(or wherever your list of repeats is held)
to run ELAND on particular lanes.
Note that ELAND_GENOME referes to a directory, not a file. The usual Gerald variables GENOME_DIR and GENOME_FILE are not used for Eland analysis. As described above, Eland expects a different file format and not Fasta.
You should then be able to run make. Under the hood a script convertToFasta.pl converts and concatenates all the reads into a single large FASTA file which is then passed as an input to ELAND. A script convertFromELAND.pl converts the results back into the by-tile PhageAlign format expected by the rest of the pipeline.
Eland uses up to 1GB of memory. The pipeline starts one Eland job per lane. In order to prevent most computers from running out of memory, an artificial dependency in the GERALD Makefile prevents multiple instances of Eland from running at the same time. This limitation can be removed by using the option
in the Gerald config file. Be aware that this may use up to 8 GB of memory on your analysis computer; if not enough memory is available, the analysis is likely to crash. Allowed values for this option are 1, 2, 4, 8. (1 means no lane parallelisation, and uses up to 1 GB RAM, 2 means two parallel jobs and up to 2 GB etc.)
First note that missing bases need to be specified as "N" characters and not "." as in the sequence files. This conversion is handled automatically by GERALD but you need to be aware of it when running ELAND as a standalone program.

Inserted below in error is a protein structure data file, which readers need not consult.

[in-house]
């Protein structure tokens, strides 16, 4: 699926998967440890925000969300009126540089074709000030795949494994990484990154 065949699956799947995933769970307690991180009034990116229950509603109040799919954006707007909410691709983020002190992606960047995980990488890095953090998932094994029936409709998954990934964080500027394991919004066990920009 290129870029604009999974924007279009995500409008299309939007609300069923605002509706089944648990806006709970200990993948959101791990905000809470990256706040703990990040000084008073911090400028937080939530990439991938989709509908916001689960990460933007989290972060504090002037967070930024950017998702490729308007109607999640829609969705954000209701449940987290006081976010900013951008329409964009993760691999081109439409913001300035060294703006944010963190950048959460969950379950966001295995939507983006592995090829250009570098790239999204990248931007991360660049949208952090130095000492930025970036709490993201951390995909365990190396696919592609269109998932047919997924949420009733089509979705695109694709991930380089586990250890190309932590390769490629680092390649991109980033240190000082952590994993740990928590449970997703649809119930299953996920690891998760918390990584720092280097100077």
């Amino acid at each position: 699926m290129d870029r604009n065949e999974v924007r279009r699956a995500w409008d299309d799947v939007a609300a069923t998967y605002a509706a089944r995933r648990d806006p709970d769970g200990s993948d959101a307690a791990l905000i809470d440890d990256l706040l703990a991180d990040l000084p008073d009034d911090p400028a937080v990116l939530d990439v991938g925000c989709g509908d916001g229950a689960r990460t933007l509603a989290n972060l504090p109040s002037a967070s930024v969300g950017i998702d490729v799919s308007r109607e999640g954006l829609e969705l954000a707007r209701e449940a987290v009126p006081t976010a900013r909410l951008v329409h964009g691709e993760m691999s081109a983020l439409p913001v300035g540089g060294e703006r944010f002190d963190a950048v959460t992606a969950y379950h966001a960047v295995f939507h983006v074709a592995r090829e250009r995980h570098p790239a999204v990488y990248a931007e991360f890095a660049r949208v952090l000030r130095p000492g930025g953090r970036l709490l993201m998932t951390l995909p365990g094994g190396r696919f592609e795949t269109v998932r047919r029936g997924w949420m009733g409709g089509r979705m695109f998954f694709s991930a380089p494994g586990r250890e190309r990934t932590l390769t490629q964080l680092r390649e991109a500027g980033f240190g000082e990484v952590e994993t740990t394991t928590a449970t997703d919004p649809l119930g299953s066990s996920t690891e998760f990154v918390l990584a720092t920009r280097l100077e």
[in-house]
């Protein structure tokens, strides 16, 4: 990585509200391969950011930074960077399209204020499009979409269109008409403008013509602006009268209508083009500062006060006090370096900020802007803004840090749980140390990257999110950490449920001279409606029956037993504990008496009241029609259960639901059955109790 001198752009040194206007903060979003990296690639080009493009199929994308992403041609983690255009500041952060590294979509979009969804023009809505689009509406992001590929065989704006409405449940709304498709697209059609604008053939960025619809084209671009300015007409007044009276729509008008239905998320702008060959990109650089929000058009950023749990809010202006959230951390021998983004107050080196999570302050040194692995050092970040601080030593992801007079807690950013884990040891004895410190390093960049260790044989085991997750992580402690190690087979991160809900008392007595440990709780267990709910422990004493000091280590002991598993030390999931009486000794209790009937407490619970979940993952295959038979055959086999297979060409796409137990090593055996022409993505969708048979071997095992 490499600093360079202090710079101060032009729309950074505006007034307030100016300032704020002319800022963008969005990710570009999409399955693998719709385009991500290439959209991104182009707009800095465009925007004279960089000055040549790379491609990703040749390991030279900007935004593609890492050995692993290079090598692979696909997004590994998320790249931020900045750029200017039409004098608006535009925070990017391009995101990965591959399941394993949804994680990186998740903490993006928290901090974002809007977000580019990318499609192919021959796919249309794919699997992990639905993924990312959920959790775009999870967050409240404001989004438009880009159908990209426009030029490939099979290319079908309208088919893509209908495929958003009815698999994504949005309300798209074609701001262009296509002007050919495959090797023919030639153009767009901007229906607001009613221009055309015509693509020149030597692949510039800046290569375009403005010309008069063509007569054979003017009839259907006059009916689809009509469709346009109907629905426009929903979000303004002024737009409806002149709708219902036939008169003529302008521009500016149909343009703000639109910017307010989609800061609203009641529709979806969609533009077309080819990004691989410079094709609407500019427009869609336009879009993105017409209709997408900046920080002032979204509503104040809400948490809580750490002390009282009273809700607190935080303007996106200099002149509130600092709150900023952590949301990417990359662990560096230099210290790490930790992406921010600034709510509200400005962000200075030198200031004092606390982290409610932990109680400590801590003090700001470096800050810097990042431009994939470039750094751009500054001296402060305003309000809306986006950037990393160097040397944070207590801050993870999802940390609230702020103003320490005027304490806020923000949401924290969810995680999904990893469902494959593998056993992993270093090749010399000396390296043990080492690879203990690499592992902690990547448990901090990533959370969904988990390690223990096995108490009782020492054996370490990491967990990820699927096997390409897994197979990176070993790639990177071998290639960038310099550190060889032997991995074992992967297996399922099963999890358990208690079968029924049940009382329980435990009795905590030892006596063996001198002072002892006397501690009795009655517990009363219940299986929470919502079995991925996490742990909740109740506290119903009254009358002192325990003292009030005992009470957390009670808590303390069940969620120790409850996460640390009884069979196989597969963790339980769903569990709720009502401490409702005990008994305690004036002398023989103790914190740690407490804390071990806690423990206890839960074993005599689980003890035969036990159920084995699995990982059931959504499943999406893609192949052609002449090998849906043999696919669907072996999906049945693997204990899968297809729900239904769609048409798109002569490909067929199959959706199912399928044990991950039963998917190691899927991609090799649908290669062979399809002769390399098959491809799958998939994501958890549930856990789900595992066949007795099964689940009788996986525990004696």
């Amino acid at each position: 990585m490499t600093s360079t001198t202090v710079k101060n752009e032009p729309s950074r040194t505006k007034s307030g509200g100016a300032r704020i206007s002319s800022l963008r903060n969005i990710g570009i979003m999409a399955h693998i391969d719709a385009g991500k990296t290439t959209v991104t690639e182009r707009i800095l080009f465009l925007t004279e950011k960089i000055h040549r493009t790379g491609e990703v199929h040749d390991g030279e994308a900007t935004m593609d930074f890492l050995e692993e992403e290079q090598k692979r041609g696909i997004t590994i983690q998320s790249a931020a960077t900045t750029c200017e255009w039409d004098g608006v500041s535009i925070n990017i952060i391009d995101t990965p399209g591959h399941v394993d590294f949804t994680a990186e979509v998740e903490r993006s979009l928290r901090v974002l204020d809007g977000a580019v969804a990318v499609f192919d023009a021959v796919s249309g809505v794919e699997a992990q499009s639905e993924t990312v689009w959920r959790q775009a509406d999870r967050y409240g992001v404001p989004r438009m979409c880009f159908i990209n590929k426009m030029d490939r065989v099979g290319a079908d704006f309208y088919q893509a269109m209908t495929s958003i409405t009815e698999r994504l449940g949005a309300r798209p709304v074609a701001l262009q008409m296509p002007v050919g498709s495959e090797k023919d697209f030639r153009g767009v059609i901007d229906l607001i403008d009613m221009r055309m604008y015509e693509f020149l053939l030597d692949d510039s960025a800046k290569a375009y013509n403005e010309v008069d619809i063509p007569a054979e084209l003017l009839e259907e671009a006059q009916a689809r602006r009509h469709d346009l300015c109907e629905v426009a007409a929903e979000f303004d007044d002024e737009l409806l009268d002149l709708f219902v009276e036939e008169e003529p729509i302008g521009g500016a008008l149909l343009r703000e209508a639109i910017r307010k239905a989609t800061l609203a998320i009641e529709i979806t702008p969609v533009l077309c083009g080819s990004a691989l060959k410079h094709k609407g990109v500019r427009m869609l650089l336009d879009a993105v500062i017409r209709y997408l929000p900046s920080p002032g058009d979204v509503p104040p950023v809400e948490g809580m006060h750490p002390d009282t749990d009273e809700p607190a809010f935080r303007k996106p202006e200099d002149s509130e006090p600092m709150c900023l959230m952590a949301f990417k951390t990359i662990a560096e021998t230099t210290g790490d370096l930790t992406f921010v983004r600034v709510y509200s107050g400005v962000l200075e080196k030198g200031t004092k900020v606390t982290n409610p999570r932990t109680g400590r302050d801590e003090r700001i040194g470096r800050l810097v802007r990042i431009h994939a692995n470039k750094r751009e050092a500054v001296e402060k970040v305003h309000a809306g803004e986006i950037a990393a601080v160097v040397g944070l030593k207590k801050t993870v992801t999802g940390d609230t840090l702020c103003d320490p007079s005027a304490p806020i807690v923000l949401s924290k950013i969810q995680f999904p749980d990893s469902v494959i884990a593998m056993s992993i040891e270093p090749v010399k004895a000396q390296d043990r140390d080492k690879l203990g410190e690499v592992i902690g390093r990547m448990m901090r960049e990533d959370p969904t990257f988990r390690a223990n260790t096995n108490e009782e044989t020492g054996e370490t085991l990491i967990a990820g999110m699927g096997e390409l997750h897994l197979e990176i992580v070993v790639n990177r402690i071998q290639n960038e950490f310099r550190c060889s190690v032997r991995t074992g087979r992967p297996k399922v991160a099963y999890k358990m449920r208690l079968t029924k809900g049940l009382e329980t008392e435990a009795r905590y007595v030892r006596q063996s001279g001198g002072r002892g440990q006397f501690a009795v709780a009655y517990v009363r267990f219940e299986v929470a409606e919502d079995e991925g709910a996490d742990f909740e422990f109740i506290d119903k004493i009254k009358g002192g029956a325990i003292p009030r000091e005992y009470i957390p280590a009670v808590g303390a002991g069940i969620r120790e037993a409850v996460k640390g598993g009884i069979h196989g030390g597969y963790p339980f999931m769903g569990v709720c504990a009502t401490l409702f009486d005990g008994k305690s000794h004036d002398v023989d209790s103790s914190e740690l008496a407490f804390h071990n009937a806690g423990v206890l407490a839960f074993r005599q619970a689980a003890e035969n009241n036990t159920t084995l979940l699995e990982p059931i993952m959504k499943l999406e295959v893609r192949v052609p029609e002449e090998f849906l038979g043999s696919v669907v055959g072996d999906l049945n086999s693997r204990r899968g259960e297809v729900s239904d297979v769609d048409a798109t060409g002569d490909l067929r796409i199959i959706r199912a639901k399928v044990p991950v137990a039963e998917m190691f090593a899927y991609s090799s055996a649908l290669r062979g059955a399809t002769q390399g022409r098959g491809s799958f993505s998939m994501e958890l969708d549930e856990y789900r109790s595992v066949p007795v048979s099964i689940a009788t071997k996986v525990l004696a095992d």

ELAND allows up to (read length/4) "external" Ns - i.e at the beginning or end of the read. These are ignored.
ELAND also allows up to 2 "internal" Ns - these are interpreted in one of two ways, which are given equal weight (i.e. if a read with one type 'D' match and one deletion-N match will be called as a repeat).
A 'type D' N is of the form:
Read: ACNGT Genome: ACCGT
i.e. the base is there but not detected.
A 'type I' N is of the form:
Read: ACNGT Genome: AC-GT
i.e. it has skipped a base.
'Type D' and 'type I' Ns are given equal weight
In lining up bases in your read with bases at the position it aligns to in the reference, you should
I do have a Perl script that correctly interprets the rules described above, but given that Ns shouldn't occur that often it might be simpler just to ignore N-containing reads.
For ancient historical reasons 'D' stands for 'detection error' and 'I' stands for 'incorporation error' - I realise this is confusing as the temptation is to interpret them as 'deletion' and 'insertion.' I spent considerable time trying to get the N handling to work as described above, but the way it handles Ns is based on very old assumptions about how the (then non existent!) machine would behave - at the time we were intending to sequence single molecules for which I assumed N errors would be a lot more common and would be likely to be of the type described. Most Ns we actually see in practice are due to clusters at the edge of tiles wandering off the edge of the image for a cycle or two due to imperfect re-mapping of the tile position at different cycles - hence giving a 'type D' error. Otherwise the pipeline software strongly prefers to make a base call if at all possible, even if the call is of low quality.
A low priority TBD is to allow the N handler to be switched to 'type D errors only' (which better reflects the way the platform behaves) or just restricted to external Ns.
|Document generated by Confluence on Apr 05, 2007 11:25|